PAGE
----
Richard Iii Monologue
|Richard Iii Monologue by William Shakespeare|
- RICHARD: Now is the winter of our discontent
- Made glorious summer by this son of York;
- And all the clouds that lowered upon our house
- In the deep bosom of the ocean buried.
- Now are our brows bound with victorious wreaths,
- Our bruisèd arms hung up for monuments,
- Our stern alarums changed to merry meetings,
- Our dreadful marches to delightful measures.
- Grim-visaged war hath smoothed his wrinkled front,
- And now, instead of mounting barbèd steeds
- To fright the souls of fearful adversaries,
- He capers nimbly in a lady's chamber
- To the lascivious pleasing of a lute.
- But I, that am not shaped for sportive tricks
- Nor made to court an amorous looking-glass;
- I, that am rudely stamped, and want love's majesty
- To strut before a wanton ambling nymph;
- I, that am curtailed of this fair proportion,
- Cheated of feature by dissembling Nature,
- Deformed, unfinished, sent before my time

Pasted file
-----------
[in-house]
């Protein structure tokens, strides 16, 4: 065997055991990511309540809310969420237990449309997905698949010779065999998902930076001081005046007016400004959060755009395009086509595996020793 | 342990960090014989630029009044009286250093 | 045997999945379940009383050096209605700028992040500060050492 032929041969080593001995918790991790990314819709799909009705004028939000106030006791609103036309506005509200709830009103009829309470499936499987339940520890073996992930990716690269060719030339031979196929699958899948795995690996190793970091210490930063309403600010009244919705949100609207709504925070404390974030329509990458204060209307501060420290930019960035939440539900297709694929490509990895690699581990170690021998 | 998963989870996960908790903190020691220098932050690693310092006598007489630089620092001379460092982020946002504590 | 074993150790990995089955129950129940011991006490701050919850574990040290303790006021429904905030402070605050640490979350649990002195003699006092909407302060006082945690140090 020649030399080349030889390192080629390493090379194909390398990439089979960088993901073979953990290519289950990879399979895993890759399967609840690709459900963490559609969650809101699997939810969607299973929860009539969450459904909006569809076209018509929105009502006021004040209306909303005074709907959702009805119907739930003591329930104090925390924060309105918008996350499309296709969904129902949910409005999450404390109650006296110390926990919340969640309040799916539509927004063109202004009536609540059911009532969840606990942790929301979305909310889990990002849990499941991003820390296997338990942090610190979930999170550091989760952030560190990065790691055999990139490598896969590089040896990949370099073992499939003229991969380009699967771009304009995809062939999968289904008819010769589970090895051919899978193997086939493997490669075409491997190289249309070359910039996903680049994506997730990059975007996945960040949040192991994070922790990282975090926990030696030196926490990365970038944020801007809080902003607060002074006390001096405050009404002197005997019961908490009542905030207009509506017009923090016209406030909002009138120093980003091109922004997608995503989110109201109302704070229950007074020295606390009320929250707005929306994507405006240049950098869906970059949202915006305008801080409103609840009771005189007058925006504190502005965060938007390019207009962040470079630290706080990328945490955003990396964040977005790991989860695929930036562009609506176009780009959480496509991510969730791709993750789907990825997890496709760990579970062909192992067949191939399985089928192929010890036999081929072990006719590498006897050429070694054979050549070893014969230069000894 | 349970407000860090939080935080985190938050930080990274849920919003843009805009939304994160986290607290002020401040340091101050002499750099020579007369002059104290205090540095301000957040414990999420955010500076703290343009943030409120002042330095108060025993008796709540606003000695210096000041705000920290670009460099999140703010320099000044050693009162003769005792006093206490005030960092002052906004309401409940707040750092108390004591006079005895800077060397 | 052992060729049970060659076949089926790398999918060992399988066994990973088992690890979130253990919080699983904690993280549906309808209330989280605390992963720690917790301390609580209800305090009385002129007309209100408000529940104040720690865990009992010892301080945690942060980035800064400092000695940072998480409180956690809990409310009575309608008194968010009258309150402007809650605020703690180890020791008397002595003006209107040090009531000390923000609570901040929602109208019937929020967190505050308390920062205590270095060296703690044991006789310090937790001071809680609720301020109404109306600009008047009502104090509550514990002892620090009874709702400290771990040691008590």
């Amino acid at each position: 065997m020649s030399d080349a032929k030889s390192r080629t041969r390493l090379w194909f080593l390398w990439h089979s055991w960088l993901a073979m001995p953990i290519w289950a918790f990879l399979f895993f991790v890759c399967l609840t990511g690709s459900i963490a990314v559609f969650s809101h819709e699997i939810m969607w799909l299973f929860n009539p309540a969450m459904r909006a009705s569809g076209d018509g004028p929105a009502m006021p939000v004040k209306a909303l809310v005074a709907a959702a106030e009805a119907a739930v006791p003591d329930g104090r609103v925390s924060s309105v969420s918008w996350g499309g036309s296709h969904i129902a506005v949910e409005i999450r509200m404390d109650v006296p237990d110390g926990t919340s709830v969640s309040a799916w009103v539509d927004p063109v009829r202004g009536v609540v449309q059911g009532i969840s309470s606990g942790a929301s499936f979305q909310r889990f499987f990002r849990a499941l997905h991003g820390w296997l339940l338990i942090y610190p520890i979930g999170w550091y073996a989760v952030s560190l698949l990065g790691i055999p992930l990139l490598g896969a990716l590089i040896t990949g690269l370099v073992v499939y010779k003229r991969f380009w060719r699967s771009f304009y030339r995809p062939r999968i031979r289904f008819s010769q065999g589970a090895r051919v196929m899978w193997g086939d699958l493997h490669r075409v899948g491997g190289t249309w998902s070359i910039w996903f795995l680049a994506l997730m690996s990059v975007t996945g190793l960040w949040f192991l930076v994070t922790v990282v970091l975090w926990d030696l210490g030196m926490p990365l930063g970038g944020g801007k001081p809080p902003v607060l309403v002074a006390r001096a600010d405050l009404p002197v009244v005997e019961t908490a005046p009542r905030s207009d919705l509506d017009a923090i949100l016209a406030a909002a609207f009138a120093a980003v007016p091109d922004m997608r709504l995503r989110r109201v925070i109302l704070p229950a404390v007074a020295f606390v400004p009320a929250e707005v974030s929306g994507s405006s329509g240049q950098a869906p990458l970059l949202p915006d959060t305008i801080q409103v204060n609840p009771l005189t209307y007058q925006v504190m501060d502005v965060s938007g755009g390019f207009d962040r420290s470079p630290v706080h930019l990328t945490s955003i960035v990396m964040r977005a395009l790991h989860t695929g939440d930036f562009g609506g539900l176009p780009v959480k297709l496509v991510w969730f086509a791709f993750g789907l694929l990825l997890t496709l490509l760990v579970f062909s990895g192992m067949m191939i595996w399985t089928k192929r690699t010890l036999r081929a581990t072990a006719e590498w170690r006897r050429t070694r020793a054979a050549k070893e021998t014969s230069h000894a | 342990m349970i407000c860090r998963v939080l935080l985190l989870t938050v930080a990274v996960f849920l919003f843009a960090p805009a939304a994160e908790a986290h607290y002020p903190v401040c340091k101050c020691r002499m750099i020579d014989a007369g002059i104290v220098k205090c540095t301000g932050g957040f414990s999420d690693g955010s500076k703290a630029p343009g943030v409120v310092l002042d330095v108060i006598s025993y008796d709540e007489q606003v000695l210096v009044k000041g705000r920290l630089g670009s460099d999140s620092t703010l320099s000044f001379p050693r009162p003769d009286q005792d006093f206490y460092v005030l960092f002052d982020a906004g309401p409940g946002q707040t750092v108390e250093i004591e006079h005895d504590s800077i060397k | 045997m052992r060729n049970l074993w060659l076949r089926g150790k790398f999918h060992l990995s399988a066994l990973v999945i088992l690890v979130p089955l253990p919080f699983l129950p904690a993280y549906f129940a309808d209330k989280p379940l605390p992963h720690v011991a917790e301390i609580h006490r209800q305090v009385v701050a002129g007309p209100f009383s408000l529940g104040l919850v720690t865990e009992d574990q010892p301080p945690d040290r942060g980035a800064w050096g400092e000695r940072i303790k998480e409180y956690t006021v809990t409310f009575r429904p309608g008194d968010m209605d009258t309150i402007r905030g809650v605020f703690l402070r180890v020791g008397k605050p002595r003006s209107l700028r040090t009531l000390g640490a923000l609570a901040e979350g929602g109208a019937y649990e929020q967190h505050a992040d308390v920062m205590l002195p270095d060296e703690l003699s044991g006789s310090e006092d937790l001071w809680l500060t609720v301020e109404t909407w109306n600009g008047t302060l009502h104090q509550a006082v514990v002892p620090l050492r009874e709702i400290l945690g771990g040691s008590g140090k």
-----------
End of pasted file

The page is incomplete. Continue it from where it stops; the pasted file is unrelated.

- Into this breathing world, scarce half made up,
- And that so lamely and unfashionable
- That dogs bark at me as I halt by them--
- Why I, in this weak piping time of peace,
- Have no delight to pass away the time,
- Unless to see my shadow in the sun
- And descant on mine own deformity.
- And therefore, since I cannot prove a lover
- To entertain these fair well-spoken days,
- I am determinèd to prove a villain
- And hate the idle pleasures of these days.
- Plots have I laid, inductions dangerous,
- By drunk prophecies, libels, and dreams,
- To set my brother Clarence and the king
- In deadly hate the one against the other;
- And if King Edward be as true and just
- As I am subtle, false, and treacherous,
- This day should Clarence closely be mewed up
- About a prophecy which says that G
- Of Edward's heirs the murderer shall be.
- Dive, thoughts, down to my soul -- here Clarence comes!